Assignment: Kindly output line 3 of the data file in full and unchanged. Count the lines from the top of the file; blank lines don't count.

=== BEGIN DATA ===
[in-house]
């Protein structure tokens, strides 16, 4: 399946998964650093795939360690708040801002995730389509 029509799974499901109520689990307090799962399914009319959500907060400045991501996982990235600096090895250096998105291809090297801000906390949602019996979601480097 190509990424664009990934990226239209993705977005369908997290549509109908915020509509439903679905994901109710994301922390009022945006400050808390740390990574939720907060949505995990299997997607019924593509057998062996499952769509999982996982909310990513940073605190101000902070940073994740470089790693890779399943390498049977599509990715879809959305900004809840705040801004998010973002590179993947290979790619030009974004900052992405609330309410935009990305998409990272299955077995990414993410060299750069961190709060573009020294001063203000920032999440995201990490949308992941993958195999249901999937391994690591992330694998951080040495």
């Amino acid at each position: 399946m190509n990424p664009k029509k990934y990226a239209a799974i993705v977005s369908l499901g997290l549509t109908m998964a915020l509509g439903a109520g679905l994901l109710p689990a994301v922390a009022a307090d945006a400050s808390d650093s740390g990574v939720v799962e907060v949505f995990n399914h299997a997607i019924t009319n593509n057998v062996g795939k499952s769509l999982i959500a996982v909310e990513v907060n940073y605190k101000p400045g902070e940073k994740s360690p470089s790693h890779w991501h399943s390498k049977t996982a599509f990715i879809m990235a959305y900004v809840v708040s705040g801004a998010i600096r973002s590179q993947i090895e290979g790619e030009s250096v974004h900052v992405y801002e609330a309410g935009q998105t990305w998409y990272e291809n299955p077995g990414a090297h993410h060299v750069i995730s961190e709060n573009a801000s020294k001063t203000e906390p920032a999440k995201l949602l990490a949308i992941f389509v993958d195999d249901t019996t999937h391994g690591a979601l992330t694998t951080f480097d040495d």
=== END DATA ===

């Amino acid at each position: 399946m190509n990424p664009k029509k990934y990226a239209a799974i993705v977005s369908l499901g997290l549509t109908m998964a915020l509509g439903a109520g679905l994901l109710p689990a994301v922390a009022a307090d945006a400050s808390d650093s740390g990574v939720v799962e907060v949505f995990n399914h299997a997607i019924t009319n593509n057998v062996g795939k499952s769509l999982i959500a996982v909310e990513v907060n940073y605190k101000p400045g902070e940073k994740s360690p470089s790693h890779w991501h399943s390498k049977t996982a599509f990715i879809m990235a959305y900004v809840v708040s705040g801004a998010i600096r973002s590179q993947i090895e290979g790619e030009s250096v974004h900052v992405y801002e609330a309410g935009q998105t990305w998409y990272e291809n299955p077995g990414a090297h993410h060299v750069i995730s961190e709060n573009a801000s020294k001063t203000e906390p920032a999440k995201l949602l990490a949308i992941f389509v993958d195999d249901t019996t999937h391994g690591a979601l992330t694998t951080f480097d040495d």